What is a Casino?


A casino is an establishment for gambling. It is often built near or combined with hotels, restaurants, retail shops, and other tourist attractions. A casino may also be a facility for live entertainment, such as concerts and shows.

A number of casinos are famous around the world, including the Bellagio in Las Vegas, which has been featured in many movies and is a popular destination for visitors to Sin City. Other famous casinos include the Casino de Monte-Carlo in Monaco, the Casino Lisboa in Lisbon, and the Casino Baden-Baden in Germany.

Gambling almost certainly predates recorded history, with primitive protodice and carved knuckle bones being found in archaeological digs, but the modern casino as an all-in-one entertainment venue didn’t appear until the 16th century, when European aristocracy held private gaming parties in rooms known as ridotti. The games varied, but baccarat was a staple at the tables and blackjack, trente et quarante, and poker were played as well.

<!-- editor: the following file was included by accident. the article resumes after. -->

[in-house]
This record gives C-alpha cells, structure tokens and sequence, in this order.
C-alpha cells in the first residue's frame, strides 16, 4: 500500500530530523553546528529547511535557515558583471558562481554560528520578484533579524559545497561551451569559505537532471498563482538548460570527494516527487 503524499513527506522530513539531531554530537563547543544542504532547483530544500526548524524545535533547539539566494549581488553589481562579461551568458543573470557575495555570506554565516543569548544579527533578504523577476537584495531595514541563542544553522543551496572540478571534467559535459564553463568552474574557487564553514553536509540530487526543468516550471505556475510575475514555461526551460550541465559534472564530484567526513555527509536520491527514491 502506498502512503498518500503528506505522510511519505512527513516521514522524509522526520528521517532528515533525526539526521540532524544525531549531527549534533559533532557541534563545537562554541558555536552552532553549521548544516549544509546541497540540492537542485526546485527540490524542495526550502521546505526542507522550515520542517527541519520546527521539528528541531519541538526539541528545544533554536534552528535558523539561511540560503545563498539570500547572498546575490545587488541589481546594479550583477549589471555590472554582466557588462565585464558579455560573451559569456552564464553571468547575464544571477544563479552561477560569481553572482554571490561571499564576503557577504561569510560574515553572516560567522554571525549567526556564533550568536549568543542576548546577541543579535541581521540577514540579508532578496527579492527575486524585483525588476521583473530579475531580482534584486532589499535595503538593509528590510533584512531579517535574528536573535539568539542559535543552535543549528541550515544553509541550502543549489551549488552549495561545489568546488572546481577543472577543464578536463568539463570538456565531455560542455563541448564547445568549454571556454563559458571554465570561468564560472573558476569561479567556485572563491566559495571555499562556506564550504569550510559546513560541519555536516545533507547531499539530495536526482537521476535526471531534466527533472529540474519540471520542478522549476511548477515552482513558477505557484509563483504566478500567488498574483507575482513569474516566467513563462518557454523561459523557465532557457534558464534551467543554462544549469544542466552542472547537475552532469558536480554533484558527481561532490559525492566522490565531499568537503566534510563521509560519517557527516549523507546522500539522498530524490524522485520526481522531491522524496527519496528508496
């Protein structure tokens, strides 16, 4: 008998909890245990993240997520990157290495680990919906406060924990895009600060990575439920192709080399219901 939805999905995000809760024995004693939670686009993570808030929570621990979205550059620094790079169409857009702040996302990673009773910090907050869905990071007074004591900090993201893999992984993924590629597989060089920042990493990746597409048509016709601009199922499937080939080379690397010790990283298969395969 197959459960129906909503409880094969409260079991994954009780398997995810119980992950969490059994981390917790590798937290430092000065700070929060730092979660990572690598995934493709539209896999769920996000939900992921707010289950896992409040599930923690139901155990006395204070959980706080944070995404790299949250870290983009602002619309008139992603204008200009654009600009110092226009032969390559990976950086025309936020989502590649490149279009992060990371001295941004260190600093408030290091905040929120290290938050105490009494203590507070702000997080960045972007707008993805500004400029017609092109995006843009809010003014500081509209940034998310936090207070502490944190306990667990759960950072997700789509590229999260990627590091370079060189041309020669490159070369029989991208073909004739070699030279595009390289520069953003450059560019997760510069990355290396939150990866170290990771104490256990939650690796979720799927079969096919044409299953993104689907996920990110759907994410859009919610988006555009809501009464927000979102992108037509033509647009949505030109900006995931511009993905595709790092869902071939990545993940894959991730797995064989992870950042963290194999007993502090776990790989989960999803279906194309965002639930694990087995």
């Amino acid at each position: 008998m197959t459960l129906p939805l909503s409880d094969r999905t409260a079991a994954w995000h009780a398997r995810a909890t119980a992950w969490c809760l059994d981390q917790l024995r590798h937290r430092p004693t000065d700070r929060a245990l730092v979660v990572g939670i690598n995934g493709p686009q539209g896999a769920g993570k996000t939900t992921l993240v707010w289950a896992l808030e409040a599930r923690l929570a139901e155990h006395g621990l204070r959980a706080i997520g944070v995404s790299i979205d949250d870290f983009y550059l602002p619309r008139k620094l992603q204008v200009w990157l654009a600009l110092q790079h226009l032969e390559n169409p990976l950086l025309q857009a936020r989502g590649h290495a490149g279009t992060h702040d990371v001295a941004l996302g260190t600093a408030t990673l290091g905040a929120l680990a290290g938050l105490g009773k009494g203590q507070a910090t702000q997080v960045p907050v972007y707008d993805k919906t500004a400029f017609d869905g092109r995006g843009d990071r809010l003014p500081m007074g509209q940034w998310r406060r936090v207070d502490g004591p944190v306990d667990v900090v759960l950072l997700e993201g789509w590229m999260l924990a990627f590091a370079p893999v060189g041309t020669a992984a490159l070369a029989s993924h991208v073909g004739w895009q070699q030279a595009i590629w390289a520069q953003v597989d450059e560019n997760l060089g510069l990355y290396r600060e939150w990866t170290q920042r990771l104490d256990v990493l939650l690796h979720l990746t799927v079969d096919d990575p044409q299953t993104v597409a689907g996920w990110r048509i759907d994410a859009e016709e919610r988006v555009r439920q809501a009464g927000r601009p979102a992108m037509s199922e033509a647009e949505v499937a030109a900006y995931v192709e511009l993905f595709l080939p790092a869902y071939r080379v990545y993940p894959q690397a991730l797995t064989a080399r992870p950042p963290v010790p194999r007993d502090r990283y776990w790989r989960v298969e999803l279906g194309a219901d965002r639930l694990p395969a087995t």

Modern casinos rely on technology to monitor their patrons and the games themselves. Video cameras keep watch over the table games, and electronic systems allow casinos to oversee how much money is being wagered minute by minute and detect any statistical deviations from expected results. Roulette wheels are electronically monitored and the payouts on slot machines are determined by random numbers generated by a computer chip inside each machine.

Some casino visitors are rewarded for their play with free hotel rooms, meals, show tickets, or other prizes known as comps. This is especially common for people who spend a lot of time at one particular casino and who make large bets. Ask a casino employee or look for information at the casino’s information desk to find out how you can qualify for a comp.